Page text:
LA Times Examines Local Home Search Options

Over two days in June, we searched each site for three-bedroom, single-family homes on the market in Santa Monica.

The results:

These numbers are always in flux, but from what I’m seeing I think there are between  90 and 100 MLS listings on the market and around 45 to 50 foreclosure listings.

Finally, it’s kind of a waste to do this kind of research unless you’re willing to do a quality analysis. My experience has been that the sites that do not have direct access to MLS info tend to have more listings that are out-of-date and/or listed with outdated prices.

zillow homes in santa monica

* It’s worth noting that I’m pretty sure the reporters messed up with their Zillow numbers… When I just did a search that limits the results to 3+ bedrooms in Santa Monica, then there’s a little graphic that says there are 166 listings for sale, but those are for ALL homes for sale and only 64 of the homes match my criteria.   The Zillow results should probably have been closer to 64 listings which would put them slightly below Trulia.

4 responses

  1. The non-MLS sites do indeed have more out-of-date listings. Many of these originate with manually entered listings on various sites, and when sold, these often don’t get updated. I had a client who wanted to see a home that seemed too low-priced to be for real, and when I finally located what he was looking at online, it turned out that it had been listed and sold years ago.

  2. Shell Smith Avatar
    Shell Smith

    That is a very interesting experiment! Thanks for that idea – and for sharing the results. I agree that non-mls sites require some serious work on the part of the searcher. If they are willing to do that they might find what they are looking for – but why go through the hassle? I usually recommend the site PropertyMaps which has a google maps/mls tool. This one is pretty user friendly too. Thanks again for the input.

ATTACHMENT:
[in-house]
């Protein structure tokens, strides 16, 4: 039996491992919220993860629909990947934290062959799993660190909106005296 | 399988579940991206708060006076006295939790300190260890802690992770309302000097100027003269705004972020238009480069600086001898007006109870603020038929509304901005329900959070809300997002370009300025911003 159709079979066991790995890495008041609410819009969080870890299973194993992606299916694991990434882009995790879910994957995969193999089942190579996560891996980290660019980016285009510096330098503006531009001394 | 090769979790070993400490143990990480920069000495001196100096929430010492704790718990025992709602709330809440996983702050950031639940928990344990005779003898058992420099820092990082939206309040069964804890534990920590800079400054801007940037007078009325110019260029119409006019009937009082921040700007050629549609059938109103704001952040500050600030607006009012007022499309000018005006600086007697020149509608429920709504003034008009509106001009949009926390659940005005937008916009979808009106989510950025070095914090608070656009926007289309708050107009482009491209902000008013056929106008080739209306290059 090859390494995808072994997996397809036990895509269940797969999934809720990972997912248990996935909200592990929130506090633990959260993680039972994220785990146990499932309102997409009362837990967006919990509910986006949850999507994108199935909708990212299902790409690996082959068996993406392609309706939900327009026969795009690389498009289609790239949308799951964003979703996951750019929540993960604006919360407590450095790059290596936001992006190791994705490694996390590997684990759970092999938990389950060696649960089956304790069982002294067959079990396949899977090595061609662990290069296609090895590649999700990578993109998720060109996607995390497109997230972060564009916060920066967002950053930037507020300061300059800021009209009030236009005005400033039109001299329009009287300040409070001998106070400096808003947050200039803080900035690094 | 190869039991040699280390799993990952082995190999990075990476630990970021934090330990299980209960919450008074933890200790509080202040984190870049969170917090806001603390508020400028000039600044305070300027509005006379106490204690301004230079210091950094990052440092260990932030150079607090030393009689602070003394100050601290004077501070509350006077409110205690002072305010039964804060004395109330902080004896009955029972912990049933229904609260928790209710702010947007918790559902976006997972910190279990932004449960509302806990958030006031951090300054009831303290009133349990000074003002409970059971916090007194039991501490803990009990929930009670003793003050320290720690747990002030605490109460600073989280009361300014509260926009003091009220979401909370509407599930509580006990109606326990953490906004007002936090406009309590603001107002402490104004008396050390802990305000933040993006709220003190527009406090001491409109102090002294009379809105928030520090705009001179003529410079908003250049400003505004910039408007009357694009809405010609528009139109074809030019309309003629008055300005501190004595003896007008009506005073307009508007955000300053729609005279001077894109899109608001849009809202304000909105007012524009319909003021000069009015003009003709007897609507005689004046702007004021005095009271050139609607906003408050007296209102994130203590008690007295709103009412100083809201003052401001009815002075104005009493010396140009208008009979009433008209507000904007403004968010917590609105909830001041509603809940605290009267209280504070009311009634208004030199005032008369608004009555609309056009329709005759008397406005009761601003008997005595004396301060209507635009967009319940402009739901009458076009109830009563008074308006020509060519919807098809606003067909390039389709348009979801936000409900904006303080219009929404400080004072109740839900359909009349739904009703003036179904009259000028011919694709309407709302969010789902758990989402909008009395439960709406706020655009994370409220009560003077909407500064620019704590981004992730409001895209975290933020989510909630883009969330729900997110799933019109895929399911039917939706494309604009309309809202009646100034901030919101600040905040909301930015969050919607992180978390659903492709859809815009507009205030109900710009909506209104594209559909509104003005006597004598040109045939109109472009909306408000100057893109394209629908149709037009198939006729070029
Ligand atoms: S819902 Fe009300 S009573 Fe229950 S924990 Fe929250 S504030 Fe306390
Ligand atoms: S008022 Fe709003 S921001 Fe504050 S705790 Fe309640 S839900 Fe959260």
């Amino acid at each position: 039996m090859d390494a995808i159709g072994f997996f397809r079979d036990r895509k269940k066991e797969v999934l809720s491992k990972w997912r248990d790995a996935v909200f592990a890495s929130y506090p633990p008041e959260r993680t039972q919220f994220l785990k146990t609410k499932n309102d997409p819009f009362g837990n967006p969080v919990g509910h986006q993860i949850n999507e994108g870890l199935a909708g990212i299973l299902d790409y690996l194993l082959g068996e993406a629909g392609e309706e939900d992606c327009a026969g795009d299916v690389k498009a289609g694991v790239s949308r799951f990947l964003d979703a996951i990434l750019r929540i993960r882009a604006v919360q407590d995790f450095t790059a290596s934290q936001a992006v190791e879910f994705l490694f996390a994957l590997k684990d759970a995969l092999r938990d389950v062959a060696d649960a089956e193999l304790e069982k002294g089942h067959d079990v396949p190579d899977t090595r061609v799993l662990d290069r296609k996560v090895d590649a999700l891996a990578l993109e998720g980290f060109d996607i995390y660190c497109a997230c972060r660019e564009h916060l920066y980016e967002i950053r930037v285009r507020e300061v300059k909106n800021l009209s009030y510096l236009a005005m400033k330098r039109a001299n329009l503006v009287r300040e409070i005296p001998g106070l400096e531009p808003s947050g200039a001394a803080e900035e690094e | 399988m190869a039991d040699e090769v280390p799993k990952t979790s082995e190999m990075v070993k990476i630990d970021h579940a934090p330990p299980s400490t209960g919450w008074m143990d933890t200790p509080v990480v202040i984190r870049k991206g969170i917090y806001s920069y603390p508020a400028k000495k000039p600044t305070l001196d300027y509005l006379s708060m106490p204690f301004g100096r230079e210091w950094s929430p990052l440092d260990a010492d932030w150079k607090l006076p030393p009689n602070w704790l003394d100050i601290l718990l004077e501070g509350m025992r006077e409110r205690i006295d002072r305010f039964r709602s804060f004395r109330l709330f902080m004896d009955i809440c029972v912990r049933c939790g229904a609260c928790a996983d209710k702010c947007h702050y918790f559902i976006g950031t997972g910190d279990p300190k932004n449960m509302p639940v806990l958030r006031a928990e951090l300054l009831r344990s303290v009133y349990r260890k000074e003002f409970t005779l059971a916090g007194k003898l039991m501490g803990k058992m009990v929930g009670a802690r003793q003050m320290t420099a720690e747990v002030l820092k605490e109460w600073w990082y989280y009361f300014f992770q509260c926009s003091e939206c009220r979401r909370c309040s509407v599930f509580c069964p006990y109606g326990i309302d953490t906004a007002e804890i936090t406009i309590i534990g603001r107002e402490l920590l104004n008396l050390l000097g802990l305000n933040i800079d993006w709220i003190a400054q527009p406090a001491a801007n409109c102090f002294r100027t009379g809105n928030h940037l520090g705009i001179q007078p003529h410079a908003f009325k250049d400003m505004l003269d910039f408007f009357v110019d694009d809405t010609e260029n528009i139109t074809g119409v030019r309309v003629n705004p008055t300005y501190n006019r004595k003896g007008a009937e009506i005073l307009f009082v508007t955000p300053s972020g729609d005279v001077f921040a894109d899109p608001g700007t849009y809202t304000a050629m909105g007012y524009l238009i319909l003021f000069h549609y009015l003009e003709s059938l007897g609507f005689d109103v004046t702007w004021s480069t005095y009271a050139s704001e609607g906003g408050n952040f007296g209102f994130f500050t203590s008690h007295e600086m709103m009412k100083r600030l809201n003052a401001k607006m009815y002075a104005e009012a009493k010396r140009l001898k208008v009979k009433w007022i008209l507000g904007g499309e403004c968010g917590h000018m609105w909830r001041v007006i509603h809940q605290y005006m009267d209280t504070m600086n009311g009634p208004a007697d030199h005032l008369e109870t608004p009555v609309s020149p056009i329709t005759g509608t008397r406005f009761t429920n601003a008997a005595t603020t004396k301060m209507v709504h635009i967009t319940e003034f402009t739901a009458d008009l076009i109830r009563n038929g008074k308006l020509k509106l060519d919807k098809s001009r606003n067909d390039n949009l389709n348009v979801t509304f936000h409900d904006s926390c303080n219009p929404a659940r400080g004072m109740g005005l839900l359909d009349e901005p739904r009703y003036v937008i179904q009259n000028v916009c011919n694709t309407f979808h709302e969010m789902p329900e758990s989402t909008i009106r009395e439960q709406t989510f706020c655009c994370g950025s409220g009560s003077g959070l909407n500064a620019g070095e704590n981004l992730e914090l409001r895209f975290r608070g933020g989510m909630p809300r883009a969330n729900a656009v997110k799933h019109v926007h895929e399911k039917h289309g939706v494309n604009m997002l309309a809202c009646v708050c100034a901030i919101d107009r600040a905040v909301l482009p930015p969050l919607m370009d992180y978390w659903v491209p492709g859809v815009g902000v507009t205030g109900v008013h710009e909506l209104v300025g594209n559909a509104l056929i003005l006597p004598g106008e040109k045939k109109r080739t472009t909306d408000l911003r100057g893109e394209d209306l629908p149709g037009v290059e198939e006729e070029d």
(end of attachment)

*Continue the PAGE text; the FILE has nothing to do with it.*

3. Hello Dustin,

    I also agree. Data intergrity is very difficult… even for the MLS themselves. The issue is trying to update millions of records from all of the individual sources on a daily basis is even more difficult for the listing aggregators, hence the reason why were are addressing the issue from a different angle than all other real estate search sites by directing consumers directly to the listing sources.

    The second issue not addressed in the LA times article is that even with the MLS listings it still represents only about 65%-70% of the homes for sale in an area. So based on the search there maybe as much as another 30 – 40 homes for sale that buyers would never find using the aforementioned sources.

    Lastly the issue regarding data… as there is more syndication this issue of data integrity will only be compounded.

  4. I wrote about this on my blog a while back with a slightly different take.

    I think we should admit that no site will ever have ALL the listings. Websites are fine for browsing, but for a serious buyer who wants all the options they should work with a local real estate professional who knows the market.

    There are lots of reasons why a home is for sale, but not online. Some of them are good, some are horrible.

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